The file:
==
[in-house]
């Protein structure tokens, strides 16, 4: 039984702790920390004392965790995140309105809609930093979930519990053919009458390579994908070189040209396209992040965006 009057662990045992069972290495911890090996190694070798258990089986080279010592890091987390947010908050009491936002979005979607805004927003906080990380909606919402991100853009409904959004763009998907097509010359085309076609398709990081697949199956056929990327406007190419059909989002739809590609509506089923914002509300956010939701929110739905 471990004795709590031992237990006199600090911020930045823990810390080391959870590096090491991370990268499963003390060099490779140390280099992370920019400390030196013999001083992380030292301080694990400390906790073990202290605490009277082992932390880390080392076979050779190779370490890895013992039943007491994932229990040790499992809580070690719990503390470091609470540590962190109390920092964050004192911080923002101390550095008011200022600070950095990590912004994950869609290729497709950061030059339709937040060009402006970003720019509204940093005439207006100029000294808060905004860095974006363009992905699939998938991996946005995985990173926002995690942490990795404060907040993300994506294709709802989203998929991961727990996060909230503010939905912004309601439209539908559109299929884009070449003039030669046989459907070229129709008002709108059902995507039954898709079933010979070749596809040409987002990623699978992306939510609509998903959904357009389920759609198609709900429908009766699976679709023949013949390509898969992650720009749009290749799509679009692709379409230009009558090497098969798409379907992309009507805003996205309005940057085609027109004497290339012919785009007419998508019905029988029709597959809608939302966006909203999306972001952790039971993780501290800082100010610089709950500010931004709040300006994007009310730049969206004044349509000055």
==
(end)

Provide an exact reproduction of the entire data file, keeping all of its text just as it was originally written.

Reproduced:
[in-house]
């Protein structure tokens, strides 16, 4: 039984702790920390004392965790995140309105809609930093979930519990053919009458390579994908070189040209396209992040965006 009057662990045992069972290495911890090996190694070798258990089986080279010592890091987390947010908050009491936002979005979607805004927003906080990380909606919402991100853009409904959004763009998907097509010359085309076609398709990081697949199956056929990327406007190419059909989002739809590609509506089923914002509300956010939701929110739905 471990004795709590031992237990006199600090911020930045823990810390080391959870590096090491991370990268499963003390060099490779140390280099992370920019400390030196013999001083992380030292301080694990400390906790073990202290605490009277082992932390880390080392076979050779190779370490890895013992039943007491994932229990040790499992809580070690719990503390470091609470540590962190109390920092964050004192911080923002101390550095008011200022600070950095990590912004994950869609290729497709950061030059339709937040060009402006970003720019509204940093005439207006100029000294808060905004860095974006363009992905699939998938991996946005995985990173926002995690942490990795404060907040993300994506294709709802989203998929991961727990996060909230503010939905912004309601439209539908559109299929884009070449003039030669046989459907070229129709008002709108059902995507039954898709079933010979070749596809040409987002990623699978992306939510609509998903959904357009389920759609198609709900429908009766699976679709023949013949390509898969992650720009749009290749799509679009692709379409230009009558090497098969798409379907992309009507805003996205309005940057085609027109004497290339012919785009007419998508019905029988029709597959809608939302966006909203999306972001952790039971993780501290800082100010610089709950500010931004709040300006994007009310730049969206004044349509000055």